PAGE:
In the current economic climate, the retail sector is struggling to survive. Organisations are dealing with increasing complexity: the number of IT systems, the amount of data, the processes and products have grown exponentially over the years and are continuously changing.
The competition with novel business models and new retailers is fierce and budgets are increasingly squeezed and scattered.
In order to get a better grip on the current IT landscape, Sparkle and a food retail company worked together to create an Enterprise Architecture Practice. As a result the amount of projects has decreased from hundreds to less than 50, and the amount of projects adding value to the goals of the organisation has increased.
The Enterprise Architecture Practice allows organizations to make sound decisions on which projects to focus on, where to cut costs and how to close the gap between the current (IT) landscape and the future mission to become the leader of food transition.
How the Enterprise Architecture Transformation Program was born
The transformation program was initiated to address the 22 pain points that were identified in an enterprise-wide assessment. That assessment highlighted pain points and programs to address those points, across 5 different topics: Value delivery, Business Relationship, Operations, People, and Supporting context.
Some of the pain points are typical points we see in many organisations:
- A legacy landscape that is blocking innovation
- Silo organisation prohibiting certain insights
- Lack of standardisation and guidelines
Addressing the pain points will not only reduce costs significantly, but will also allow for more collaboration and trust. The transformation program was born.
The Program enables the IT organisation to:
- Renew the application landscape
- Improve its ways of working
- Empower internal people to take the lead
So the business of the organisation can enjoy:
- A great IT service
- Secure and easy-to-use applications
- That make your operations run smoothly
The 4 value streams
The 4 ways to achieve this, also called value streams, are placed at the heart of the program.
- Strategy to Portfolio: building the foundations of systematic management of the investments, projects and activities across business and IT departments in line with the Business Strategy.
- Requirements to deploy: the value stream is designed to ensure predictable, cost-effective, high quality solutions to the business while also promoting high levels of re-use, flexibility, speed and collaboration across IT.
- Request to fulfil: Through this value stream we foster service consumption and fulfilment, knowledge sharing, self-service support. All this to improve the overall engagement experience with IT.
- Detect to correct: Proactively identify user’s issues across the entire infrastructure and ensure their resolution from an End2End perspective (management, remediation, operational aspects).
Sparkle's main achievements
The Sparkle Enterprise Architects main activities at this Retail Company are all linked to the Transformation program:
- Setting up an Enterprise Architecture practice
- Enhancing the strategy to portfolio processes
- Enterprise architecture tooling
- Providing a clear vision how to build a transformation plan for the legacy environment
While this program is still ongoing at the time this article has been written, there have already some clear results achieved.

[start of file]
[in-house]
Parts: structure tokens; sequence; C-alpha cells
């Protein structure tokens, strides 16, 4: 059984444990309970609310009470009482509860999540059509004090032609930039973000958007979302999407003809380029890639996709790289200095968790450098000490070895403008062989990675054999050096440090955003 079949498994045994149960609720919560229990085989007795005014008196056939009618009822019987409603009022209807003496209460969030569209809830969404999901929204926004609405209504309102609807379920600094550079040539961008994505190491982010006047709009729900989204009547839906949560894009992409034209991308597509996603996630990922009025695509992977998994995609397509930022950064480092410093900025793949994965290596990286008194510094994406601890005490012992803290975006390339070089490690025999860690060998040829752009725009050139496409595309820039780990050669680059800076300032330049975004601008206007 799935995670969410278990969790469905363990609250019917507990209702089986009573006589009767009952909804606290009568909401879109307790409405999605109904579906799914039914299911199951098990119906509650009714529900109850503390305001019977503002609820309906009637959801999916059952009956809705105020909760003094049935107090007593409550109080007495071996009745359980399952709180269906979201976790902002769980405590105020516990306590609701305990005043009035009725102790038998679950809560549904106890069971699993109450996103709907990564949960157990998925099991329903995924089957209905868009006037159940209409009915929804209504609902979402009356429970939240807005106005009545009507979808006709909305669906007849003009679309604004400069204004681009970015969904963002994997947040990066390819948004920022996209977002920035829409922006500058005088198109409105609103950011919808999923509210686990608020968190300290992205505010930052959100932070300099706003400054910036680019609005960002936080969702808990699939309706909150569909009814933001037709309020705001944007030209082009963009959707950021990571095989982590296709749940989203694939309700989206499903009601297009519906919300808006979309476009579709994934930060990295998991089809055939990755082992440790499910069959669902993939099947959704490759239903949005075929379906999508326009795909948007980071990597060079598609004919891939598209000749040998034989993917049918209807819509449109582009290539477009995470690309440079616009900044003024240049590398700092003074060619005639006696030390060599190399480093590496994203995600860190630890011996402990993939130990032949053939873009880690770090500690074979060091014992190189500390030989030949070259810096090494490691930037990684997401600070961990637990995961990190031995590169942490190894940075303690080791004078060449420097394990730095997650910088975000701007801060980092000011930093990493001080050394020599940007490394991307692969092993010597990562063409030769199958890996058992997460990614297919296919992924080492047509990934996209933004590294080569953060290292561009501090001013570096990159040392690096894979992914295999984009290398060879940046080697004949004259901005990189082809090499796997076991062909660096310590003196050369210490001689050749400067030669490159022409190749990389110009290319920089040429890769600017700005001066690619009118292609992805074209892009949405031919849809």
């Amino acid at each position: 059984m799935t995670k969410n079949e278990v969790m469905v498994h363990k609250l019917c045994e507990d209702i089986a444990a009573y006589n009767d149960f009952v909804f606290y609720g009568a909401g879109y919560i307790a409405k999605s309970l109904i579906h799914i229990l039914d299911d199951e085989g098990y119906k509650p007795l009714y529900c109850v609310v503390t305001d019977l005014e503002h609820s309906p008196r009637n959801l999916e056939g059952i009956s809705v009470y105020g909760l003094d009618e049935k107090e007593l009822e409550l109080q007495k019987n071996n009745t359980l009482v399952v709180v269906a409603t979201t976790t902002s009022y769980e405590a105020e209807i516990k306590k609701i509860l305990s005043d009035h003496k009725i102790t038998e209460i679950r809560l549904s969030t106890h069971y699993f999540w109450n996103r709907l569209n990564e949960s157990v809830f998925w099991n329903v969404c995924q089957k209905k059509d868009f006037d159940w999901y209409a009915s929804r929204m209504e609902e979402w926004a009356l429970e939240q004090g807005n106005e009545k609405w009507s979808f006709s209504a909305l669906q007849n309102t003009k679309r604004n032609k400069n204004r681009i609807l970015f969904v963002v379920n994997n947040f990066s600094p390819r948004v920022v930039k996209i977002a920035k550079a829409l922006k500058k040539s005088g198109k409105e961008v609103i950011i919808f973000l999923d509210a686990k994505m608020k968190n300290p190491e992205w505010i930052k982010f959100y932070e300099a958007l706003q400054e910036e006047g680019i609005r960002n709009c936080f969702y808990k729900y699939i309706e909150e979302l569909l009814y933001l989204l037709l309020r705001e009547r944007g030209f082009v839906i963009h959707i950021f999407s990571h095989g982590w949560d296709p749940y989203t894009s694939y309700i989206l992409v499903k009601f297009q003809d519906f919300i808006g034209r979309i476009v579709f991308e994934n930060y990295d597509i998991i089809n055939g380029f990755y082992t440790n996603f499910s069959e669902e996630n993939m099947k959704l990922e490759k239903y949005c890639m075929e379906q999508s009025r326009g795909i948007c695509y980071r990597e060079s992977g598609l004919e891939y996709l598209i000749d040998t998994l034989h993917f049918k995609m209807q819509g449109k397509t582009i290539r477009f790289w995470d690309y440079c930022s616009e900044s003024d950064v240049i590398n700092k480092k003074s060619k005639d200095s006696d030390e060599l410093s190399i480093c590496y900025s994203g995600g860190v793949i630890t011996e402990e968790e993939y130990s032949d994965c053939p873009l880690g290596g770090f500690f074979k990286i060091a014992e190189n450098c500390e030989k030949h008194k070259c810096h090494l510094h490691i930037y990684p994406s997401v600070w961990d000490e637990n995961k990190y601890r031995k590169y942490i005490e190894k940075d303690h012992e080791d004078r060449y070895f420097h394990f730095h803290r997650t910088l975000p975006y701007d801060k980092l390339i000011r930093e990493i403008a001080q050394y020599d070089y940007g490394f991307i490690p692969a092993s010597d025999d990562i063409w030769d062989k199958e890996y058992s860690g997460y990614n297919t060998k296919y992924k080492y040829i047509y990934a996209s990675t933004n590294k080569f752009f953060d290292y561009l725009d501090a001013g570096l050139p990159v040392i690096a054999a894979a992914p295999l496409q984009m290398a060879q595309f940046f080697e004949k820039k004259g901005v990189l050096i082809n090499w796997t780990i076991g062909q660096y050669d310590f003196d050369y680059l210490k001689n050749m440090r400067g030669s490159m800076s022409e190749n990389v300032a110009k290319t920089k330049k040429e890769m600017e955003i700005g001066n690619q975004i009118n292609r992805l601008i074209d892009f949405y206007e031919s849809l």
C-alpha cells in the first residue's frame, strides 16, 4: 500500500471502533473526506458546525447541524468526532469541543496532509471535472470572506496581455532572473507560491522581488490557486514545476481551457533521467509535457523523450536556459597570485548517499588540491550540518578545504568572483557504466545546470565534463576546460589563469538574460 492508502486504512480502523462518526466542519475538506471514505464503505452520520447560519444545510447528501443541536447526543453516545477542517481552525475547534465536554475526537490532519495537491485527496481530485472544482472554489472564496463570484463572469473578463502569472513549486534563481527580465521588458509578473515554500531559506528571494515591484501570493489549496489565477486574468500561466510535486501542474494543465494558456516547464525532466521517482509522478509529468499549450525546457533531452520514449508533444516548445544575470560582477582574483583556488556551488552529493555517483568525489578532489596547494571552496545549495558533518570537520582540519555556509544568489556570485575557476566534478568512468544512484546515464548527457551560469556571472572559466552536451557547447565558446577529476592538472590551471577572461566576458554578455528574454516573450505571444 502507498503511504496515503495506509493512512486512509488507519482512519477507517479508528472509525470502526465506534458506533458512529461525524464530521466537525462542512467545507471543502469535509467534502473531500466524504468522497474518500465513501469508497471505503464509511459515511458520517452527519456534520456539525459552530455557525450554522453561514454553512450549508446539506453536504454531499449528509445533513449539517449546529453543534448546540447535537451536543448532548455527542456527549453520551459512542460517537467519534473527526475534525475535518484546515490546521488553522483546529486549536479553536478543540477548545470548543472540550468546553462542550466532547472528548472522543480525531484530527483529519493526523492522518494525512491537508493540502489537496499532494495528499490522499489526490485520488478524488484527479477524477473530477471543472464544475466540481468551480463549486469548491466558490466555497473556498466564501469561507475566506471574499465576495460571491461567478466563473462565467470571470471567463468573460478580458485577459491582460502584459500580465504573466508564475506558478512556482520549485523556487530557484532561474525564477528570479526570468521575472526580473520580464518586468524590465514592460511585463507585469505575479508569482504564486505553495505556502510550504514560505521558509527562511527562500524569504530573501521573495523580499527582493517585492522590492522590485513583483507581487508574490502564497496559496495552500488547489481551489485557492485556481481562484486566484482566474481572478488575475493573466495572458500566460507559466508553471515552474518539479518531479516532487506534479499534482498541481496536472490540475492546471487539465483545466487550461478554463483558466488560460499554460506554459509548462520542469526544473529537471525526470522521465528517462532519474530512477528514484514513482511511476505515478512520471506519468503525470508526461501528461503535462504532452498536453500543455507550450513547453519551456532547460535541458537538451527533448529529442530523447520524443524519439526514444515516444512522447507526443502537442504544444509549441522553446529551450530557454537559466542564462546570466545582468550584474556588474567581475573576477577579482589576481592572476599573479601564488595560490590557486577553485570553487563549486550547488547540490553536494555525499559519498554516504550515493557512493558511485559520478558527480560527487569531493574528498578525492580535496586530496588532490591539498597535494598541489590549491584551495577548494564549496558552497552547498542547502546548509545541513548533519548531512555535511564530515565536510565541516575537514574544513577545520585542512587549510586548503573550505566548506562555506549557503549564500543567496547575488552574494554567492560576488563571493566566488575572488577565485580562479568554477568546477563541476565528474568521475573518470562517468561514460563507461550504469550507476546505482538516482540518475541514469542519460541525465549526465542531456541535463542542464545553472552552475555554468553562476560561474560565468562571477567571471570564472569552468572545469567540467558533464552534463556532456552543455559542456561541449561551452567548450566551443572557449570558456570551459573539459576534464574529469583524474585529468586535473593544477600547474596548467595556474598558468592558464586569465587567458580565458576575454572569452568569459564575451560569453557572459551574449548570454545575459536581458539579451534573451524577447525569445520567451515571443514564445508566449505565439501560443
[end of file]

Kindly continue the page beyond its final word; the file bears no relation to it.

The idea is to establish the Enterprise Architecture in such a way, that internal resources are empowered to take the lead going forward.
- The Enterprise Architecture Practice has been set up
- Architectural design principles have been established and can be steered in line with the IT strategy
- Current architectural landscape is being documented in one way of working, and this for each layer: strategy, business, application & data, technology architecture
- The Architecture Review Board delivers advice on every initiative:
– Project to Portfolio: Project initiatives can be assessed according to a standardised approach and guidelines, and links to the portfolio and goals are made transparent
– Digital transformation projects can be executed with sufficient knowledge
– Future solutions can be mapped onto pre-defined architectural solutions.
Positive people involvement:
- Regular internal communication has been established around the Gear-Up program, to keep people in the loop
- Close collaborations with different business & IT stakeholders allow for Enterprise Architecture to be further implemented throughout the organisation
- Coaching and training of IT teams: Training is provided with the best practices on our central repository, the use of common modelling languages (Archimate, BPMN, UML) and design principles.
New practical tools:
- New tools: LeanIX and Sparx Enterprise Architect have been implemented, according to which Enterprise Architecture is further managed within the organisation.
- LeanIX: an enterprise architecture management tool that supports decision making on strategy and project level.
- Sparx Enterprise Architect: Enterprise Architecture, Business and Functional Analysis tool that supports technical decision making
- A high level overview of the (IT) landscape is being setup and maintained
To tackle the issues of silo working, silo investments and the flood of ideas we are introducing Capability-Based planning as the central method in enterprise architecture.
Capability-Based planning will support the alignment of strategic objectives and tactical demands, ensuring optimal strategy execution. This method lets us accurately describe what the organisation does and how it functions in terms that create a common language between various stakeholders in business and IT.